The high refractoriness, the range of compositions, and the ease with which plastic refractories are rammed into place make them suitable for many important applications. Plastic refractories are often highly resistant to destructive spalling.

Plastic refractories can include all the fireclay, clay-graphite, high alumina, high alumina graphite and chrome types adapted for many different operating conditions. Special gunning versions are also available. These are in granulated form and are prepared at the proper consistency, ready to use.

Examples of some of the of plastic refractories are heat setting super duty fireclay plastic, super duty heat setting plastics with graphite, plastics in the 50 % alumina class, heat setting 60 % alumina class plastics, air setting high alumina plastics in 80 % alumina class, phosphate bonded high alumina plastics with alumina content ranging from 70 % to 90 %, phosphate bonded alumina chrome plastics, and silicon carbide based phosphate bonded plastics etc. Different plastic monolithic refractories have specified properties and are used for specified applications.

Ramming mixes

Ramming mixes consist essentially of ground refractory aggregates, with a semi plastic bonding matrix.  Ramming refractory materials are very similar to plastic refractories but are much stiffer. They need some sort of form to restraint them when formed. The particle sizes are carefully graded and the final product is usually delivered dry and then mixed with a little amount of water just before application. Other ramming mixes are delivered in wet form and are ready for use immediately upon opening. Ramming mixes are placed with pneumatic rammer in layers of 25 mm to 40 mm.

High purity ramming mixes based on mullite grain are used in steel making, burner blocks, ports and similar applications. Ramming mixes of 80 % plus alumina content have excellent resistance to shrinkage and thermal spalling at high temperatures.  Air setting high alumina mixes employ stabilized, chemically refined high purity alumina and hence have excellent resistance to thermal spalling at high temperatures and volume stability up to their temperature limit. Phosphate bonded alumina chrome ramming mixes typically feature very high strength at high temperatures and extremely good resistance to acid and neutral slags including coal ash slags. Alumina graphite ramming mixes have combination of high alumina aggregate and slag inhibitors which give them excellent slag resistance to acidic and slightly basic slags.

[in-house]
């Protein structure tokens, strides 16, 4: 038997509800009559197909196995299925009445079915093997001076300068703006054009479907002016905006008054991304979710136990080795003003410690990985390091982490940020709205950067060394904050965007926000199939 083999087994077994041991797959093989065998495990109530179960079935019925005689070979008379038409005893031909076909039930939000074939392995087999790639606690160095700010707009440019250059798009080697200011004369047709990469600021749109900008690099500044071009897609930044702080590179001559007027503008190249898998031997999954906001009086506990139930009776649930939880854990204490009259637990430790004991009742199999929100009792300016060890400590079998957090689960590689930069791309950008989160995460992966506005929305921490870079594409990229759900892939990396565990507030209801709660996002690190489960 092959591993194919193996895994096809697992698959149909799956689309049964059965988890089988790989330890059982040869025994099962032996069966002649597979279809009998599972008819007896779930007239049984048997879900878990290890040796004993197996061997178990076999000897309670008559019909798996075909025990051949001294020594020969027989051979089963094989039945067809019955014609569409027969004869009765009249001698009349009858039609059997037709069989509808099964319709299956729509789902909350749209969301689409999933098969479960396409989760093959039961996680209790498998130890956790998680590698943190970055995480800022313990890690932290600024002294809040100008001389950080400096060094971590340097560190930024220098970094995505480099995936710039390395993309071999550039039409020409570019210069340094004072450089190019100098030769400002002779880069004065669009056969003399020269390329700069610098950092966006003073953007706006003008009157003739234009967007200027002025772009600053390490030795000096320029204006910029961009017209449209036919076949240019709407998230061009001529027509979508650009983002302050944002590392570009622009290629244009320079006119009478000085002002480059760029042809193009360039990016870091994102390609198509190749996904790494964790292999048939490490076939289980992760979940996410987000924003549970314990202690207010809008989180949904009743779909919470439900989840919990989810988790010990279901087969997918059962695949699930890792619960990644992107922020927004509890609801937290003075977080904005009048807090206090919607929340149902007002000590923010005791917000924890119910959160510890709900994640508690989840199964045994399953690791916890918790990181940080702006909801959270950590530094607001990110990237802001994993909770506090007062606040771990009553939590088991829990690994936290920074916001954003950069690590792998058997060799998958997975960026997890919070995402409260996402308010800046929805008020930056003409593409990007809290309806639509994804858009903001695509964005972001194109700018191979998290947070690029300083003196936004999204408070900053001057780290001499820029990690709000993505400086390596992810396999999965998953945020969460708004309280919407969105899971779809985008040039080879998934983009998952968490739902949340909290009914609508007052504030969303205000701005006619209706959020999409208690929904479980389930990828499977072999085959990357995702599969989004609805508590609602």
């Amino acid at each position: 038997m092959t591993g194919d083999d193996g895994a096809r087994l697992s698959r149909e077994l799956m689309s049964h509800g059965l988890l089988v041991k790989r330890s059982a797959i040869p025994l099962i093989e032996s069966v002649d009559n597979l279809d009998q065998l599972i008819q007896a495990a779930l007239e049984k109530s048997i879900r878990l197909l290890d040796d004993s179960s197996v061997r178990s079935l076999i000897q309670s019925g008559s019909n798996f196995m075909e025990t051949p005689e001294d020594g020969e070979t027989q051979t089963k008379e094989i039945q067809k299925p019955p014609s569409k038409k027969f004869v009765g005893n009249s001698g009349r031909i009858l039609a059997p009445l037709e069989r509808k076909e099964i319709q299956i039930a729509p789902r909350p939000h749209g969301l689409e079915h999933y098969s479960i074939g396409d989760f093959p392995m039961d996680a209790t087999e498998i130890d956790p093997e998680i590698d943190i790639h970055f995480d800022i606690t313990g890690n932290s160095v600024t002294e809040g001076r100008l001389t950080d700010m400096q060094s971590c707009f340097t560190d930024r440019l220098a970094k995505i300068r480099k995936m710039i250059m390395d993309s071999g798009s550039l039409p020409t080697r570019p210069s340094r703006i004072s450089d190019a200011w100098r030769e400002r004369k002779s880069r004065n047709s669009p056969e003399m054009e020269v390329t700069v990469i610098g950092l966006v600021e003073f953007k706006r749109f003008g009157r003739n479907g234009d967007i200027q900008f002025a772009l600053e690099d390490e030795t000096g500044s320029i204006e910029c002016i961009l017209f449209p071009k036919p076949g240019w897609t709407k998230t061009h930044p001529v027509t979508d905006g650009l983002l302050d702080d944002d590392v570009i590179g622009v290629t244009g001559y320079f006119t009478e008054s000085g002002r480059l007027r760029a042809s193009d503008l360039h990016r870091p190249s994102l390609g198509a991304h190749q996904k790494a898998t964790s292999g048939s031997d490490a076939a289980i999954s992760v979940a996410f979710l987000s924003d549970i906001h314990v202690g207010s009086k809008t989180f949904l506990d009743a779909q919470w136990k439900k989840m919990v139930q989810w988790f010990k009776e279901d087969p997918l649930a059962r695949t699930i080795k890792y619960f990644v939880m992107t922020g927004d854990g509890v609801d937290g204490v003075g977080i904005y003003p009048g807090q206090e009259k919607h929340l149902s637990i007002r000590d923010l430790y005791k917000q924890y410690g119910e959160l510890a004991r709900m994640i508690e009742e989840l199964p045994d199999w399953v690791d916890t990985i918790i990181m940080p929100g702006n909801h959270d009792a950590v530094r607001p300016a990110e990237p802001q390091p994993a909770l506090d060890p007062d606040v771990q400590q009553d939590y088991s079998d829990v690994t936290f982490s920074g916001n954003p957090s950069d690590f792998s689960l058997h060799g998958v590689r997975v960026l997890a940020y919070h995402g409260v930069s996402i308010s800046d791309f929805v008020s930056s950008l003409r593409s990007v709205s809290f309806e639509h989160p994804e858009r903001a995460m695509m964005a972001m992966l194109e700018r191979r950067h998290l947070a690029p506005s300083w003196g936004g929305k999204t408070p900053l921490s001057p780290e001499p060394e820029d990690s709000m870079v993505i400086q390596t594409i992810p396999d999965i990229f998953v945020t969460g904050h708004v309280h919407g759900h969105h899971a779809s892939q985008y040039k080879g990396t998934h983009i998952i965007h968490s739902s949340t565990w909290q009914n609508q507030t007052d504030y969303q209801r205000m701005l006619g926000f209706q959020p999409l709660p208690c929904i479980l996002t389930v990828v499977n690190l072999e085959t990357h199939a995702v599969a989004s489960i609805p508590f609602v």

Dry ramming mixes based on high purity magnesite and a sintering aid are useful in steel making. magnesite ramming mixes of exceptional purity and stability are used primarily as lining materials for coreless type induction furnaces. Magnesite chrome fused grain ramming mixes provide exceptional density and strength.

 Gunning mixes

More than a third of all monolithic refractories are installed by gunning. Gunning mixes consist of graded refractory aggregate and a bonding compound, and may contain plasticizing agent to increase their stickiness when pneumatically placed onto a furnace wall.  They are granular refractory materials sprayed on application area using a variety of air placement guns. These are heat setting and are used for patching and maintenance works for kilns and furnaces. Typically gunning mixes are supplied dry. To use, they are pre-damped in a batch mixer, then continuously fed into a gun. Water is added to the mix at the nozzle to reach the proper consistency.